Distant Reader Study Carrel

About your study carrel

This page outlines the breadth & depth of your "study carrel" -- the results & analysis of your Distant Reader submission. Peruse the content of this page, and then consider learning how to dig deeper by reading the Distant Reader Study Carrel Cookbook. If you want "just the facts", then consider reading this text's synopsis.

Size & scope

First, the simple things. Your study carrel was created through the submission of a [SINGLE URL|FILE OF URLS|FILE FROM YOUR COMPUTER|ZIP FILE]. This ultimately resulted in a collection of 33 item(s). The original versions of these items have been saved in a cache, and each of them have been transformed & saved as a set of plain text files. All of the following analysis has been done against these plain text files.

Your study carrel is 318287 words long. [0] Each item in your study carrel is, on average, 9645.0 words long. [1] If you dig deeper, then you might want to save yourself some time by reading a shorter item. On the other hand, if your desire is for more detail, then you might consider reading a longer item. The following histograms and box plots illustrate the overall size of your study carrel.


On a scale from 0 to 100, where 0 is very difficult and 100 is very easy, your documents have an average readability score of 51.0. [2] Consequently, if you want to read something more simplistic, then consider a document with a higher score. If you want something more specialized, then consider something with a lower score. The following histograms and box plots illustrate the overall readability of your study carrel.

Word frequencies

By merely counting & tabulating the frequency of individual words or phrases, you can begin to get an understanding of your carrel's "aboutness". Excluding "stop words", some of the more frequent words include: one, data, fiction, also, words, novels, texts, corpus, see, literary, reading, new, social, figure, gender, genre, may, novel, different, work, analysis, text, cultural, use, us. [3] Using the three most frequent words, the three files containing all of those words the most are ./txt/culturalanalytics-org-736.txt, ./txt/culturalanalytics-org-6358.txt, and ./txt/culturalanalytics-org-72.txt.

The most frequent two-word phrases (bigrams) include: new york, science fiction, cultural analytics, university press, nineteenth century, digital humanities, detective fiction, et al, female poets, topic modeling, poet heterosexual, machine learning, jan reading, twentieth century, performance styles, literary history, tang kristensen, dimensionality reduction, ted underwood, critical search, pitch range, sampled recordings, th century, data sets, poet voice, and the three file that use all of the three most frequent phrases are ./txt/culturalanalytics-org-6358.txt ./txt/culturalanalytics-org-4588.txt, and ./txt/culturalanalytics-org-6733.txt.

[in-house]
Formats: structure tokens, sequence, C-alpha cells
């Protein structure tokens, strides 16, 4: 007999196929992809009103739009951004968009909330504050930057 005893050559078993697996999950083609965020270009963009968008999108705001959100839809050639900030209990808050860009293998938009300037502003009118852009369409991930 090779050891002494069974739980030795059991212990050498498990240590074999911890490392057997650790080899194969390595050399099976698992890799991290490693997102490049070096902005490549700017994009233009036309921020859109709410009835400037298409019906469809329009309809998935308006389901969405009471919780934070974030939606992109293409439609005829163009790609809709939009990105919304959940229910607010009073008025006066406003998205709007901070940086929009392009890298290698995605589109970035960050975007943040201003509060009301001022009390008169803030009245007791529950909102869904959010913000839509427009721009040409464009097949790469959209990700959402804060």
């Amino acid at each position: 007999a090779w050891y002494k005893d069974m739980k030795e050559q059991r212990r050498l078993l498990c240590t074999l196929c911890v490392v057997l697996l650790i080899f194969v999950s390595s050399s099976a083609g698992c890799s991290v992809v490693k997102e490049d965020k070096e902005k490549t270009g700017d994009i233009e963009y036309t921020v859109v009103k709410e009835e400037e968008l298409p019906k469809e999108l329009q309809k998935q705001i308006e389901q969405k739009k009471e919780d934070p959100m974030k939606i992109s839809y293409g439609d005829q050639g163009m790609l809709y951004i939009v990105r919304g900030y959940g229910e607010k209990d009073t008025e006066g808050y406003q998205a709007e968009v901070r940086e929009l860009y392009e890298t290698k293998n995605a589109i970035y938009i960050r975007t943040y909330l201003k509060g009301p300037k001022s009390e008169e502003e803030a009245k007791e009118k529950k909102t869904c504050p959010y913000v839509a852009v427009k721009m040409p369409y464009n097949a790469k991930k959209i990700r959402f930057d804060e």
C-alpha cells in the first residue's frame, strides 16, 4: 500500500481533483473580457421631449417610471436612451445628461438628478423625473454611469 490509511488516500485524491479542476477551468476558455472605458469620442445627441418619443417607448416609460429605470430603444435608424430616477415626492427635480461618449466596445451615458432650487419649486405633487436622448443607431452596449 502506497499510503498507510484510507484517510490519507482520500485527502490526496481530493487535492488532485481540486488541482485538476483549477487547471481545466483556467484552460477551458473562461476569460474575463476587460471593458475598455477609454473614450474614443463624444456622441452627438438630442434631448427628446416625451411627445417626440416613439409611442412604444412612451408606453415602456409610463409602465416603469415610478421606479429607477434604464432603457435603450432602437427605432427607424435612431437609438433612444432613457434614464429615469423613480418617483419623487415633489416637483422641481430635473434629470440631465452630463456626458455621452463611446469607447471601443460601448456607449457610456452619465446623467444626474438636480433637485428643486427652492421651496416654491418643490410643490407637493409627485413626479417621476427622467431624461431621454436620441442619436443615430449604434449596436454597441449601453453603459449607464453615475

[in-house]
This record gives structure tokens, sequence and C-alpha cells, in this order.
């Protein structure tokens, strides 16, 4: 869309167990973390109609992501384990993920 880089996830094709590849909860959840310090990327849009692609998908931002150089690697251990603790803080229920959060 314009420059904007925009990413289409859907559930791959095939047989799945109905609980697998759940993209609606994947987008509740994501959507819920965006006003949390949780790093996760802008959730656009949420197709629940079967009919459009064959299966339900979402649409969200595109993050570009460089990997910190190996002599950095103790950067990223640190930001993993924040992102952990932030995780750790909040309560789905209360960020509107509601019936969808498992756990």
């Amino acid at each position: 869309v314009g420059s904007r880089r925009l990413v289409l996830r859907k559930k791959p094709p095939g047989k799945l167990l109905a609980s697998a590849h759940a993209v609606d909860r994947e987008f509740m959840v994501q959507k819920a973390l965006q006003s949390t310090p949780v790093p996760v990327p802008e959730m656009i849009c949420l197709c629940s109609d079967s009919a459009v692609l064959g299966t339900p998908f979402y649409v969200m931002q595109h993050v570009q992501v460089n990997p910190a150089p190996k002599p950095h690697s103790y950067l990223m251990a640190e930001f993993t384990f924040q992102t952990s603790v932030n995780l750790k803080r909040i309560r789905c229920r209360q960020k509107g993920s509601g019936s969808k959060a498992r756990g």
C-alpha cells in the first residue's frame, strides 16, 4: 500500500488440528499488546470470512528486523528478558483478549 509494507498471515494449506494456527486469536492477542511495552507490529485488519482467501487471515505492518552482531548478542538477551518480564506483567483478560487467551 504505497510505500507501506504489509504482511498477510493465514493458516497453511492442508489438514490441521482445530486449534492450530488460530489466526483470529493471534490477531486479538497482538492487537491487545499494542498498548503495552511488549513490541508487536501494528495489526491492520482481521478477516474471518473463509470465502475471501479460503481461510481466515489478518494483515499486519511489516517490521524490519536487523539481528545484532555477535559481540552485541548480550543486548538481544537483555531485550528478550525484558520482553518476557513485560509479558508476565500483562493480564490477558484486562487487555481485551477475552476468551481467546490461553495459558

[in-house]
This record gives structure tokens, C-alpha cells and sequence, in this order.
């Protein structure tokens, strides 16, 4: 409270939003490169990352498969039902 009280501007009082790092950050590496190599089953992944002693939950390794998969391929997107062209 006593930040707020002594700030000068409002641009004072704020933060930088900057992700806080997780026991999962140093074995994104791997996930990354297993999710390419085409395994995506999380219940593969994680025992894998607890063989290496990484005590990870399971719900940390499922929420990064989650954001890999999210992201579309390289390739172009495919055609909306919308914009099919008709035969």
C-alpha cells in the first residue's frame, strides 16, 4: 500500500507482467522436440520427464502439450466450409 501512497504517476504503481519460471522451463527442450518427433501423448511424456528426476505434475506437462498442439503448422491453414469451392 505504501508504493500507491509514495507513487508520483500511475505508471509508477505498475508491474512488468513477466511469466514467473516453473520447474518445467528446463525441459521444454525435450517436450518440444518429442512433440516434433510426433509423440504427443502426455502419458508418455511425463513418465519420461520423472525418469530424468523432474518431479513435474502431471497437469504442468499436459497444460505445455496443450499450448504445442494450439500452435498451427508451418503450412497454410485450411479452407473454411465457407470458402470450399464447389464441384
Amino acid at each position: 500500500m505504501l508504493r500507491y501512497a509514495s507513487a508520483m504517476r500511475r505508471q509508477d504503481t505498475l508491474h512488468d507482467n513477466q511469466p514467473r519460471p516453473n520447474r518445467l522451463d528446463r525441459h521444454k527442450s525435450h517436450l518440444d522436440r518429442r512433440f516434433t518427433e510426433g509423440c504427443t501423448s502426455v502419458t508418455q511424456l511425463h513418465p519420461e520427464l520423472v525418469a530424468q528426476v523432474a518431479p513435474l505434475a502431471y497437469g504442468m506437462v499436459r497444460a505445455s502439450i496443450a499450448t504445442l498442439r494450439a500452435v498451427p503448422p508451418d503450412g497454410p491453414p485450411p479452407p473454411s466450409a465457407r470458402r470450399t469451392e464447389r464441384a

While often deemed superficial or sophomoric, rudimentary frequencies and their associated "word clouds" can be quite insightful:




Sets of keywords -- statistically significant words -- can be enumerated by comparing the relative frequency of words with the number of times the words appear in an entire corpus. Some of the most statistically significant keywords in your study carrel include: literary, data, word, text, novels, figures, genres, likely, new, words, differ, digitized, feature, fictional, languages, news, novel, press, researcher, americans, books, category, centuries, century, character. And now word clouds really begin to shine:


Through the use of a concordance -- a keyword-in-context tool, or a "poor man's search engine" -- you can see how words are used in relation to other words. Here is a random sample of concordance entries using the two most significant keyword as input:

s employ a probabilistic memoryefficient data structure called the bloom filter which trad
ognizably generic fiction in a large literary corpus while we do not yet see strong eviden
 sum up transformations in modernist literary scholarship over the past decade or two in d
se that suggest the alternative category data preparation most folklore collections requir
is own preferences both personal and literary when choosing between available offers of wo
ion a corpus listing and related project data are available in the ca dataverse supervised
ary history neither pamphlet nor the literary lab website share the original results list 
erformance terms of white mainstream literary culture this is not to presume that a more e
s were indeed figures typical of our literary moment they are not they are representatives
on of verbs human analysis of the parsed data revealed that many words identified as verbs
aches on questions of what can be called data relied upon as data and the new kinds of cul
 a small portion of imperial chinese literary production these works represent a good init
re fiction more like the rest of the literary field the converse trend a playful borrowing
ransformation from dictionary to digital data is one not just of intersecting temporalitie
 genres can be viewed not as natural literary kinds but as generalizations about the organ
ures are available in an online code and data supplement my descriptions will remain brief
e the implications are important for literary scholars although systems are become increas
 book the performance of reading new literary history no oxford english dictionary neutral